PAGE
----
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Residential Structures
• Sustainable Merit

Photos courtesy of Eggleston Farkas Architects
Nighthawk Retreat’s construction schedule was dictated by its remote location and the area’s short construction season. Its shell was built over a summer and then shuttered for the winter. Interior and finish work resumed the following summer.

Nighthawk Retreat

Location: Eastern Cascade foothills

Owner/developer: Withheld by request

Project team: Owner built, name withheld by request; Eggleston Farkas Architects; Quantum Consulting Engineers, structural engineer; Central Washington Concrete, ready-mix supplier

Nighthawk Retreat is a V-shaped concrete shell notched into a remote, south-facing mountain ridge.

The owners wanted a vacation retreat offering seclusion and connection to the natural environment. The site is off the grid, so solar electrical generation and energy conservation were critical to the success of the project.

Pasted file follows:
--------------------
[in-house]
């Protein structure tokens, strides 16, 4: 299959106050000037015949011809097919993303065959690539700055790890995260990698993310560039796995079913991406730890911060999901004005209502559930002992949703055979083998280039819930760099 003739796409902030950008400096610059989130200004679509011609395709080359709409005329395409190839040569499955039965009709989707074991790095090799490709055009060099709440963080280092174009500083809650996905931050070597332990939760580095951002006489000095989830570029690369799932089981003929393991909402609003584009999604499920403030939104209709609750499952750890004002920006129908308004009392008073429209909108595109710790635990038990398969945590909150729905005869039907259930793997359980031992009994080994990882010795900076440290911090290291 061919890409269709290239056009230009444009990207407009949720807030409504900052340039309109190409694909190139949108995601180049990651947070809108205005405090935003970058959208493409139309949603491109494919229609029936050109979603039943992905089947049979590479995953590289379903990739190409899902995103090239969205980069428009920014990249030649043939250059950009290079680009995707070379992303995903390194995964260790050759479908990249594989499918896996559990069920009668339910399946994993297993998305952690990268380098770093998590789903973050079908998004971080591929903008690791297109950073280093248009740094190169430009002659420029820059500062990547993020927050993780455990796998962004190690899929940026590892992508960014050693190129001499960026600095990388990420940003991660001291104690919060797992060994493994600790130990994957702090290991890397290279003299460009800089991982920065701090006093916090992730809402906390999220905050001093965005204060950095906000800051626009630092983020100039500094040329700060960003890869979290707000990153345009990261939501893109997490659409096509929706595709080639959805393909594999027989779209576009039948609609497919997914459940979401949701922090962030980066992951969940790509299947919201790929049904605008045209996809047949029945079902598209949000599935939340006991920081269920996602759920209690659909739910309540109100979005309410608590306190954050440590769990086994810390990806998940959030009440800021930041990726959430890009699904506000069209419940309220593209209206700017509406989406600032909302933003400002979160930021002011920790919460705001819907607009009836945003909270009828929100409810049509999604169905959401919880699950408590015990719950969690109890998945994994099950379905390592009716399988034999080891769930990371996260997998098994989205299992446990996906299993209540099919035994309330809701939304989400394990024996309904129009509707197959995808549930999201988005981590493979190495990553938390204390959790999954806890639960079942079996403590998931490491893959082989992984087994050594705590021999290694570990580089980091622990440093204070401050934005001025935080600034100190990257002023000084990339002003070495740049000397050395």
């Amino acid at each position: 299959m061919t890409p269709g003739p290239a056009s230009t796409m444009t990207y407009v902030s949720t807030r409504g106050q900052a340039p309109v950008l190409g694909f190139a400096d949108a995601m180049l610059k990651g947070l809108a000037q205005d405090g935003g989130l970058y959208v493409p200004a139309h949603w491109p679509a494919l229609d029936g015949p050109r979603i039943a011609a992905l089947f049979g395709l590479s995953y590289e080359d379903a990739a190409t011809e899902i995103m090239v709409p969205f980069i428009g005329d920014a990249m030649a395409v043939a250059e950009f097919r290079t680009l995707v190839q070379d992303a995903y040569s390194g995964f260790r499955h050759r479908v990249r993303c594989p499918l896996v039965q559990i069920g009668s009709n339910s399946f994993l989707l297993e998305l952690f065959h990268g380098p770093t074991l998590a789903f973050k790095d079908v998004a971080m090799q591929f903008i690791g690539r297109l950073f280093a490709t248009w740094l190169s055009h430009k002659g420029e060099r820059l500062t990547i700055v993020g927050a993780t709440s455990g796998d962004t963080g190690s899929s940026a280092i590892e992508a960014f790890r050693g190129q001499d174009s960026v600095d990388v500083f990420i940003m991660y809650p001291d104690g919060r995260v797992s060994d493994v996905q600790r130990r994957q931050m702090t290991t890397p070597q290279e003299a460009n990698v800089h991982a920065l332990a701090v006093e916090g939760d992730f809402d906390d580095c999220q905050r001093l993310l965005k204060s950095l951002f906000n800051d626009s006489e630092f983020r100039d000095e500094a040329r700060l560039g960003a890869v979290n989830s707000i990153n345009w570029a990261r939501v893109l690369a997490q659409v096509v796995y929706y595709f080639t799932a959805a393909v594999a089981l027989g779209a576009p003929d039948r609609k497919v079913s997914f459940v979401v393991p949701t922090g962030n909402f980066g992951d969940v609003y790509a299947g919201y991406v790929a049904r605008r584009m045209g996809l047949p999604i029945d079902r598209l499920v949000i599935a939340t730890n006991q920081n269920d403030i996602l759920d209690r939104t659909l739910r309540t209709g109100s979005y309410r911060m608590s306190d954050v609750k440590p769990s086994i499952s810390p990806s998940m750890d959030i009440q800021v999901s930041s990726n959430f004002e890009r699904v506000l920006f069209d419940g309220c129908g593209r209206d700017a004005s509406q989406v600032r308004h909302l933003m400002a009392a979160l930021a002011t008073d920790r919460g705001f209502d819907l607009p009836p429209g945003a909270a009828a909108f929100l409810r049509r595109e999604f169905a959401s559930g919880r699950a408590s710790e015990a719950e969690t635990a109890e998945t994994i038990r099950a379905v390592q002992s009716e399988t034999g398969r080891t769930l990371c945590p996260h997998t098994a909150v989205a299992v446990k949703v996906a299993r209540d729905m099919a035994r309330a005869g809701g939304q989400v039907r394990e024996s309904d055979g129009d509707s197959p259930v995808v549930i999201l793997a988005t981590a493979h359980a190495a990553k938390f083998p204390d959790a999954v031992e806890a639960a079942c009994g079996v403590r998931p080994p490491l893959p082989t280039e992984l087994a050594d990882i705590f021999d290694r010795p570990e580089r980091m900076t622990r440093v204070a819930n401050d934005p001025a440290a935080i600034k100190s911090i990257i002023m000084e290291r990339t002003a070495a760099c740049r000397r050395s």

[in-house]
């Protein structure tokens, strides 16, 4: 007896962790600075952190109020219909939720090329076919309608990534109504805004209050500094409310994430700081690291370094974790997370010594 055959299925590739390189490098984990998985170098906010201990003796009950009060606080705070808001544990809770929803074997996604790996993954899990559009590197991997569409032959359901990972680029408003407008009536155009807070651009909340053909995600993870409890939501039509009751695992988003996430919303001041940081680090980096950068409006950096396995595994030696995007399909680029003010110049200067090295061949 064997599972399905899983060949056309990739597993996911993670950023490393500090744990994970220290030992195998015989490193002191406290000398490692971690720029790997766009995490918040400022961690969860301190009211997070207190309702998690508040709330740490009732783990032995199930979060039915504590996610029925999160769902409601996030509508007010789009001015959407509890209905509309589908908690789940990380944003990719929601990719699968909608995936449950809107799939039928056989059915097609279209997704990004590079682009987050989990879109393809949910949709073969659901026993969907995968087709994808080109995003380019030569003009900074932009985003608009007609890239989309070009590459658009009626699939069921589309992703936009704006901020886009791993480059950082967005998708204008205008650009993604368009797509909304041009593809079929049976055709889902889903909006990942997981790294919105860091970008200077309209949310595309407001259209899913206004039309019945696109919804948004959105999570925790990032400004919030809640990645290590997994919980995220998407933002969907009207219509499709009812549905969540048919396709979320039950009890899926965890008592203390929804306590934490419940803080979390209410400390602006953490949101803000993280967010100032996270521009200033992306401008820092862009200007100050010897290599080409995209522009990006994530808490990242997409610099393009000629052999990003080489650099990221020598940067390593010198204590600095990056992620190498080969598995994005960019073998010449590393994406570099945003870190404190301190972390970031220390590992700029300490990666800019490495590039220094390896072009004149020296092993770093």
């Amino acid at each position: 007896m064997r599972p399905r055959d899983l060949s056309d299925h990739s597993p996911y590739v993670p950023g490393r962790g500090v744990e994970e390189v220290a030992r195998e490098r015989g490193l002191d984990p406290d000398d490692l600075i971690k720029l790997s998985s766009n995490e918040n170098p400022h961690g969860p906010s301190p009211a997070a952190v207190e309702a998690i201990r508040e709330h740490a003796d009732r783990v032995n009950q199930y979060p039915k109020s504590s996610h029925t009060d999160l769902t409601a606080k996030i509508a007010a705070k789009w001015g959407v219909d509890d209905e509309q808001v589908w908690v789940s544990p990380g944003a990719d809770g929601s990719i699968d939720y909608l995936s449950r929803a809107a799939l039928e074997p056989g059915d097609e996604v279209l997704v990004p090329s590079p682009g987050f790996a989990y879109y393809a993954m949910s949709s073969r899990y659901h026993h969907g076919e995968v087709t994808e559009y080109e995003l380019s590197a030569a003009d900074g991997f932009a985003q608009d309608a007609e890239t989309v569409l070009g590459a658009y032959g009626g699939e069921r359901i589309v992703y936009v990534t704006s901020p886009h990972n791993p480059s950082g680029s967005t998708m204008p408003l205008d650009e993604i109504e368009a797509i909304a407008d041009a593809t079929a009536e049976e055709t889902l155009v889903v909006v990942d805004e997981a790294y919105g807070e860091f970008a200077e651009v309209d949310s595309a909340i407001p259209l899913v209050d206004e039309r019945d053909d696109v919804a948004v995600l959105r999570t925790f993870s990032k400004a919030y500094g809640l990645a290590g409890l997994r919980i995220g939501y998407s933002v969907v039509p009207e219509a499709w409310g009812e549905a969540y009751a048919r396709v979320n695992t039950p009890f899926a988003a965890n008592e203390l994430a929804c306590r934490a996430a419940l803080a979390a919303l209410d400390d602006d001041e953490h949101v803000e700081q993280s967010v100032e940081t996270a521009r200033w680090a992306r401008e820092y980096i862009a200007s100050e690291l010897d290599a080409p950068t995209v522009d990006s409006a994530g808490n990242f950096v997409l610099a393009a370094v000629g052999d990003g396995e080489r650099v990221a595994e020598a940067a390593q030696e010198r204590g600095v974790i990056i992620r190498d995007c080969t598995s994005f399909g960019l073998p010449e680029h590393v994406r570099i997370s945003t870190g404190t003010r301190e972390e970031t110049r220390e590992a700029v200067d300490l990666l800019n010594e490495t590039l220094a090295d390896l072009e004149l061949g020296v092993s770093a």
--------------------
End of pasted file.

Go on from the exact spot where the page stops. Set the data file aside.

The roof structure is composed of a 12-inch-thick one-way slab that spans 20 feet and is designed to support up to 4 feet of soil and snow loads of up to 136 pounds per square foot. To contain the rooftop soil, a 5-foot-tall retaining wall was designed near the front of the building, aligning with steel support columns below.

Twelve-inch-thick earth-side walls provide retaining, gravity support for the roof and lateral force resistance.

Concrete foundations are conventional strip footings combined with a reinforced concrete slab on grade. A large double-wall central fireplace structure acts as a shear wall.

Using concrete as the chief material for the roof and retaining walls allowed the house to be an earth-sheltered, passive solar design that offers insulation in the winter and cave-like cooling in the summer.

The house relies on the use of concrete as finish material for both its exterior and interior. The underside of the roof slab is exposed as the finished ceiling, and the roof slab, which cantilevers out 7 feet, tapers to 6 inches at the end, providing a visually thin finished edge.

Set over the slab on grade and separated by a layer of insulation is a concrete topping slab with hydronic radiant heating, which serves as the finished floor.

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